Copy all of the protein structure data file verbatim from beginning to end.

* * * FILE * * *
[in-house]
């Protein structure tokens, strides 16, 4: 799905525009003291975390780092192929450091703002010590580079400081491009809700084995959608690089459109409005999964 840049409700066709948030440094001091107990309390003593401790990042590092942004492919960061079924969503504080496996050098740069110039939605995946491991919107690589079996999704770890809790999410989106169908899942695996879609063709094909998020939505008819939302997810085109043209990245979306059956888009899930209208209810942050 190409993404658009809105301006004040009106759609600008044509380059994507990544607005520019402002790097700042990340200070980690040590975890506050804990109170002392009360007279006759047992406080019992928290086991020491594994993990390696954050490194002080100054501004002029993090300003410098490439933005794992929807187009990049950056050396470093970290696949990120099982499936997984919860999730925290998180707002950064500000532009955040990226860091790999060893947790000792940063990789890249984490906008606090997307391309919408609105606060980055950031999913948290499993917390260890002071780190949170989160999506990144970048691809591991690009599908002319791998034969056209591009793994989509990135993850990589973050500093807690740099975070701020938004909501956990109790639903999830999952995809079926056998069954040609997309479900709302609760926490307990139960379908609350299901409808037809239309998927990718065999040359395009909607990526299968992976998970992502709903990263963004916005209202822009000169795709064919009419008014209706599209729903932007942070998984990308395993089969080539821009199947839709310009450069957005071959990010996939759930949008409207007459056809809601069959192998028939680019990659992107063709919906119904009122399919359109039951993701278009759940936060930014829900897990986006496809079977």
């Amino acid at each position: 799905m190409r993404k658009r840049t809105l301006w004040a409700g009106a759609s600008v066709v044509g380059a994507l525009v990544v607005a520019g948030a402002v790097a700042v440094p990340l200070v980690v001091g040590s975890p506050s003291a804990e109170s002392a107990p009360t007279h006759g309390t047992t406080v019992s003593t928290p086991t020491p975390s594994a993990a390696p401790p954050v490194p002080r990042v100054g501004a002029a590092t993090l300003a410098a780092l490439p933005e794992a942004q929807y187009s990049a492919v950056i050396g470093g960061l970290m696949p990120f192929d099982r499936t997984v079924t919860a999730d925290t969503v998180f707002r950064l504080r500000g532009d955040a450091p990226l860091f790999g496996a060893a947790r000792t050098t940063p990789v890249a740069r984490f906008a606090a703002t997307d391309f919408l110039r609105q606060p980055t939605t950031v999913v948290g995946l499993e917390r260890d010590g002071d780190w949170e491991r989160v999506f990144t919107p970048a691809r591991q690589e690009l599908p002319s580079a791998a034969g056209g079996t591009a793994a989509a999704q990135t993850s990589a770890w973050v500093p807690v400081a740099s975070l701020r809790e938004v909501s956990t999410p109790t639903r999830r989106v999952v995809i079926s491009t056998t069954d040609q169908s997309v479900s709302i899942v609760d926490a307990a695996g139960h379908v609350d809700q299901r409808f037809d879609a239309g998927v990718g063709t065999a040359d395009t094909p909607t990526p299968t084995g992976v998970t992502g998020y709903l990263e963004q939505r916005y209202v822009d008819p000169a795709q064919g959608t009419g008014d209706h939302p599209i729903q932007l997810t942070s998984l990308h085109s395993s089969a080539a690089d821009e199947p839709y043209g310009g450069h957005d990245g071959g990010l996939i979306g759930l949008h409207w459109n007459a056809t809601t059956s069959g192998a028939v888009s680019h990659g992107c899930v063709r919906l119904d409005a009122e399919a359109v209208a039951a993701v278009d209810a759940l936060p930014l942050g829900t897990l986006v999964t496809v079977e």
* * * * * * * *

[in-house]
């Protein structure tokens, strides 16, 4: 799905525009003291975390780092192929450091703002010590580079400081491009809700084995959608690089459109409005999964 840049409700066709948030440094001091107990309390003593401790990042590092942004492919960061079924969503504080496996050098740069110039939605995946491991919107690589079996999704770890809790999410989106169908899942695996879609063709094909998020939505008819939302997810085109043209990245979306059956888009899930209208209810942050 190409993404658009809105301006004040009106759609600008044509380059994507990544607005520019402002790097700042990340200070980690040590975890506050804990109170002392009360007279006759047992406080019992928290086991020491594994993990390696954050490194002080100054501004002029993090300003410098490439933005794992929807187009990049950056050396470093970290696949990120099982499936997984919860999730925290998180707002950064500000532009955040990226860091790999060893947790000792940063990789890249984490906008606090997307391309919408609105606060980055950031999913948290499993917390260890002071780190949170989160999506990144970048691809591991690009599908002319791998034969056209591009793994989509990135993850990589973050500093807690740099975070701020938004909501956990109790639903999830999952995809079926056998069954040609997309479900709302609760926490307990139960379908609350299901409808037809239309998927990718065999040359395009909607990526299968992976998970992502709903990263963004916005209202822009000169795709064919009419008014209706599209729903932007942070998984990308395993089969080539821009199947839709310009450069957005071959990010996939759930949008409207007459056809809601069959192998028939680019990659992107063709919906119904009122399919359109039951993701278009759940936060930014829900897990986006496809079977």
């Amino acid at each position: 799905m190409r993404k658009r840049t809105l301006w004040a409700g009106a759609s600008v066709v044509g380059a994507l525009v990544v607005a520019g948030a402002v790097a700042v440094p990340l200070v980690v001091g040590s975890p506050s003291a804990e109170s002392a107990p009360t007279h006759g309390t047992t406080v019992s003593t928290p086991t020491p975390s594994a993990a390696p401790p954050v490194p002080r990042v100054g501004a002029a590092t993090l300003a410098a780092l490439p933005e794992a942004q929807y187009s990049a492919v950056i050396g470093g960061l970290m696949p990120f192929d099982r499936t997984v079924t919860a999730d925290t969503v998180f707002r950064l504080r500000g532009d955040a450091p990226l860091f790999g496996a060893a947790r000792t050098t940063p990789v890249a740069r984490f906008a606090a703002t997307d391309f919408l110039r609105q606060p980055t939605t950031v999913v948290g995946l499993e917390r260890d010590g002071d780190w949170e491991r989160v999506f990144t919107p970048a691809r591991q690589e690009l599908p002319s580079a791998a034969g056209g079996t591009a793994a989509a999704q990135t993850s990589a770890w973050v500093p807690v400081a740099s975070l701020r809790e938004v909501s956990t999410p109790t639903r999830r989106v999952v995809i079926s491009t056998t069954d040609q169908s997309v479900s709302i899942v609760d926490a307990a695996g139960h379908v609350d809700q299901r409808f037809d879609a239309g998927v990718g063709t065999a040359d395009t094909p909607t990526p299968t084995g992976v998970t992502g998020y709903l990263e963004q939505r916005y209202v822009d008819p000169a795709q064919g959608t009419g008014d209706h939302p599209i729903q932007l997810t942070s998984l990308h085109s395993s089969a080539a690089d821009e199947p839709y043209g310009g450069h957005d990245g071959g990010l996939i979306g759930l949008h409207w459109n007459a056809t809601t059956s069959g192998a028939v888009s680019h990659g992107c899930v063709r919906l119904d409005a009122e399919a359109v209208a039951a993701v278009d209810a759940l936060p930014l942050g829900t897990l986006v999964t496809v079977e």